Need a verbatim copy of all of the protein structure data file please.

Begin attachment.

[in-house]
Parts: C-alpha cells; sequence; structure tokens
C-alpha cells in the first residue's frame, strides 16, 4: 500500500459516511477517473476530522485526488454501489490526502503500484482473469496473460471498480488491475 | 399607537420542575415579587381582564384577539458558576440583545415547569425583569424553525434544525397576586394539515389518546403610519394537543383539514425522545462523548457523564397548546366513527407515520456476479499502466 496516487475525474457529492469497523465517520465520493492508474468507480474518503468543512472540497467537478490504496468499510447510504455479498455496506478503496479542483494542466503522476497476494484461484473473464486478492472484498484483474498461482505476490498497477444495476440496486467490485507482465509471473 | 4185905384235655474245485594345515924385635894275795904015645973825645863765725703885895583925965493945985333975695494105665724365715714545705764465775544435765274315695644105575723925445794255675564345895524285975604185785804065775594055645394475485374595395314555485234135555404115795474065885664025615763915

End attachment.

[in-house]
Parts: C-alpha cells; sequence; structure tokens
C-alpha cells in the first residue's frame, strides 16, 4: 500500500459516511477517473476530522485526488454501489490526502503500484482473469496473460471498480488491475 | 399607537420542575415579587381582564384577539458558576440583545415547569425583569424553525434544525397576586394539515389518546403610519394537543383539514425522545462523548457523564397548546366513527407515520456476479499502466 496516487475525474457529492469497523465517520465520493492508474468507480474518503468543512472540497467537478490504496468499510447510504455479498455496506478503496479542483494542466503522476497476494484461484473473464486478492472484498484483474498461482505476490498497477444495476440496486467490485507482465509471473 | 4185905384235655474245485594345515924385635894275795904015645973825645863765725703885895583925965493945985333975695494105665724365715714545705764465775544435765274315695644105575723925445794255675564345895524285975604185785804065775594055645394475485374595395314555485234135555404115795474065885664025615763915